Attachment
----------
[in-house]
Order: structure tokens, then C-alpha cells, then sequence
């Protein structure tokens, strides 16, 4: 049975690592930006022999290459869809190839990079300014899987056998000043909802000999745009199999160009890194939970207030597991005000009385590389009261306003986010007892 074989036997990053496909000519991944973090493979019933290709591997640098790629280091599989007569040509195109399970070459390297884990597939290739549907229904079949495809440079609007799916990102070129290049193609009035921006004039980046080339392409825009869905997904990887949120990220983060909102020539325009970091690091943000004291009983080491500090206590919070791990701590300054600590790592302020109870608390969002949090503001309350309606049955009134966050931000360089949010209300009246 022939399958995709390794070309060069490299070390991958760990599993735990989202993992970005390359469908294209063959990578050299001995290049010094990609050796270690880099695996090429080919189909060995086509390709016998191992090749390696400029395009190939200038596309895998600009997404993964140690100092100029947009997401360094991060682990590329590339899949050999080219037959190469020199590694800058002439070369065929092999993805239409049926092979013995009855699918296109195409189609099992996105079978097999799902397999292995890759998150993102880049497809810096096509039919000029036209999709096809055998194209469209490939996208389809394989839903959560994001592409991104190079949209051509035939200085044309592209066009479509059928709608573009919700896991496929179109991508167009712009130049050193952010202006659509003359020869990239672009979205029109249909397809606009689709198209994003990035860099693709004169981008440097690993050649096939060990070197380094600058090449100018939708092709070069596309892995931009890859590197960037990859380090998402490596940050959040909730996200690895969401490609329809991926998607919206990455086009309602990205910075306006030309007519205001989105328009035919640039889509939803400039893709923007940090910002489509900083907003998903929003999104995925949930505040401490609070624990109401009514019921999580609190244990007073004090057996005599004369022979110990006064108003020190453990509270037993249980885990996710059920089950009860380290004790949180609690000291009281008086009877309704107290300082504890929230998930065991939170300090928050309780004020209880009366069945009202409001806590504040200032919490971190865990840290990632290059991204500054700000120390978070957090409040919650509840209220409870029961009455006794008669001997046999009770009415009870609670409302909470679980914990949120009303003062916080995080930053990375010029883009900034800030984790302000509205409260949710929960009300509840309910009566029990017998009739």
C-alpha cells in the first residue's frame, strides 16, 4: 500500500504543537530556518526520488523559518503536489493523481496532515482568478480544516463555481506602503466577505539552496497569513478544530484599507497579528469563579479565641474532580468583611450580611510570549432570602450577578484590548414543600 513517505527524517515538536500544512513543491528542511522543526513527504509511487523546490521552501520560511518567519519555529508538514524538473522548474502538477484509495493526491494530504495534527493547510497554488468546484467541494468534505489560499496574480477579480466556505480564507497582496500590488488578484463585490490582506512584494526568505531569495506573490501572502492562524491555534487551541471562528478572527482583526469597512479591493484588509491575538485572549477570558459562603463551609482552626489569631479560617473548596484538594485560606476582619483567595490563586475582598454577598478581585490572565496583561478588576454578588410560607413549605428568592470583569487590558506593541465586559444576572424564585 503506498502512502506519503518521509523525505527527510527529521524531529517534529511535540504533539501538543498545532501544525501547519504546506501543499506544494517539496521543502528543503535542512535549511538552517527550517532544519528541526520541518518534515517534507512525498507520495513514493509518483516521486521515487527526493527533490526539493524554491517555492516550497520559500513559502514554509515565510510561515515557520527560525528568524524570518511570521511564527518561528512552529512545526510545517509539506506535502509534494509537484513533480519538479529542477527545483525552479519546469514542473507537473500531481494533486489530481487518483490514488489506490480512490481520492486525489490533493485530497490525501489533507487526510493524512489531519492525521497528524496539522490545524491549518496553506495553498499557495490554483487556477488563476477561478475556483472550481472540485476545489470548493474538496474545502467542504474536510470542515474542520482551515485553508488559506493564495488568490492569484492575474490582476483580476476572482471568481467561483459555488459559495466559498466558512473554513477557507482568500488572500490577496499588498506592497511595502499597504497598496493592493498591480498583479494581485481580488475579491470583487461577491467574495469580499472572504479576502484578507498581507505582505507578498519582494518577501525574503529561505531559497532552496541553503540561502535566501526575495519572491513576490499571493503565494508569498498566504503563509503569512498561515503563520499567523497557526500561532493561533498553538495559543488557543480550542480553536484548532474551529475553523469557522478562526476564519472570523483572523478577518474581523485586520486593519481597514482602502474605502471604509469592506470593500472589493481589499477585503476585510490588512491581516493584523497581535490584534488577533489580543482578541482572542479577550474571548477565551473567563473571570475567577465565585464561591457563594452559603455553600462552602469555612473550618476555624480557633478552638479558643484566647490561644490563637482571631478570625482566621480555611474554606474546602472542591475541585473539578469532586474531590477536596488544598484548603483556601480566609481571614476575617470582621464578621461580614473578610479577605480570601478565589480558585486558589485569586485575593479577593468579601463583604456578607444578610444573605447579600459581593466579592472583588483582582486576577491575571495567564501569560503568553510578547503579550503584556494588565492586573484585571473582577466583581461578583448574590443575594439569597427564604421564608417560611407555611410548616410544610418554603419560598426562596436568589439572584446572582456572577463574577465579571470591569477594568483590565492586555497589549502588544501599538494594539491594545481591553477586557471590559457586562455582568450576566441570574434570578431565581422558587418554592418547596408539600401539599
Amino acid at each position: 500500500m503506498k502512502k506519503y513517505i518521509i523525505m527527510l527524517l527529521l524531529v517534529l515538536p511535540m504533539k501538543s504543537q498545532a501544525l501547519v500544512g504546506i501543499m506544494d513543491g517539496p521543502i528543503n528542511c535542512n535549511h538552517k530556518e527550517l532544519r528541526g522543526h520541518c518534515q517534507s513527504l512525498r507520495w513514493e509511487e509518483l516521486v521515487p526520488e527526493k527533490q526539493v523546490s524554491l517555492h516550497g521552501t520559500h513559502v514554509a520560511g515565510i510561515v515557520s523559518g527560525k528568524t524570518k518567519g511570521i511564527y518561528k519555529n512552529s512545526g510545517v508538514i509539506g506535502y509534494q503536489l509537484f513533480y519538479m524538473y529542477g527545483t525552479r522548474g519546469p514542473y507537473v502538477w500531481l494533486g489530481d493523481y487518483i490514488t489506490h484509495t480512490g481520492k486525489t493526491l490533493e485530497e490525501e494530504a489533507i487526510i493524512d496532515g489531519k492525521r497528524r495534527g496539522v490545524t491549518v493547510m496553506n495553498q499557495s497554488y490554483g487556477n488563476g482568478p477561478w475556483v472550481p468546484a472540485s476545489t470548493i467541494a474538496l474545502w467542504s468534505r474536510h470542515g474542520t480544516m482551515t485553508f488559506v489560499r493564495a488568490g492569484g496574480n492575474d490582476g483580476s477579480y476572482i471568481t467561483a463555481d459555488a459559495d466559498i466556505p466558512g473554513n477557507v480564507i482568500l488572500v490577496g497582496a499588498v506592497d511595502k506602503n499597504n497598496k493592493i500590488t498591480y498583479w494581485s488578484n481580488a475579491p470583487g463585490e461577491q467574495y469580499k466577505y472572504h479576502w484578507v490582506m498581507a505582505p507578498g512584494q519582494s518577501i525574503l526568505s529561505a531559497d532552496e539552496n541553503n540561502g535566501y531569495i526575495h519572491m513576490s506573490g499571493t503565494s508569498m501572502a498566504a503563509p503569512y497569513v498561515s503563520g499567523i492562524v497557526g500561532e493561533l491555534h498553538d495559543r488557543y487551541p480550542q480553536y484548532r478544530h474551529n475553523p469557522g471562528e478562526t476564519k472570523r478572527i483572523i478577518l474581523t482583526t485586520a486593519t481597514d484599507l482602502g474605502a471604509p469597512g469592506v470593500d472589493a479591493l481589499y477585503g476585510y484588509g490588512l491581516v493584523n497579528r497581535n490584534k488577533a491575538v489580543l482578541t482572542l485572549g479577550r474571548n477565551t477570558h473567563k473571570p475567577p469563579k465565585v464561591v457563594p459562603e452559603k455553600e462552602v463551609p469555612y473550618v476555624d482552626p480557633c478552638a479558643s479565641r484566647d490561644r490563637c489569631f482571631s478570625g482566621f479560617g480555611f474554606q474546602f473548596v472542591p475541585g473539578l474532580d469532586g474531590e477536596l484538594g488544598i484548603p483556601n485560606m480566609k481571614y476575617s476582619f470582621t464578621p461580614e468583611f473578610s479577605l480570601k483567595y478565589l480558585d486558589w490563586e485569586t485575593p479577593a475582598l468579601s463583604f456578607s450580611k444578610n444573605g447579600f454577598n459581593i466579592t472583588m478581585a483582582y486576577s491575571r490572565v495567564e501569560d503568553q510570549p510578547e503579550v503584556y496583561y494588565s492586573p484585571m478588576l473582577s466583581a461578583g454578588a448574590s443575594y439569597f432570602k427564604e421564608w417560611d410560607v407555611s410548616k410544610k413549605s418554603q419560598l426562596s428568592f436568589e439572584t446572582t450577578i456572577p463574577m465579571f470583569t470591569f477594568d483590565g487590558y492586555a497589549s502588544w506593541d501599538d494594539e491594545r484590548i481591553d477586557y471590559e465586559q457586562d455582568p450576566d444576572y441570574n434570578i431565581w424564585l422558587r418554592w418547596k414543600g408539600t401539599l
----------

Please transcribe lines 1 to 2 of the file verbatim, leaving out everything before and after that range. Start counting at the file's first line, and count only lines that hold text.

[in-house]
Order: structure tokens, then C-alpha cells, then sequence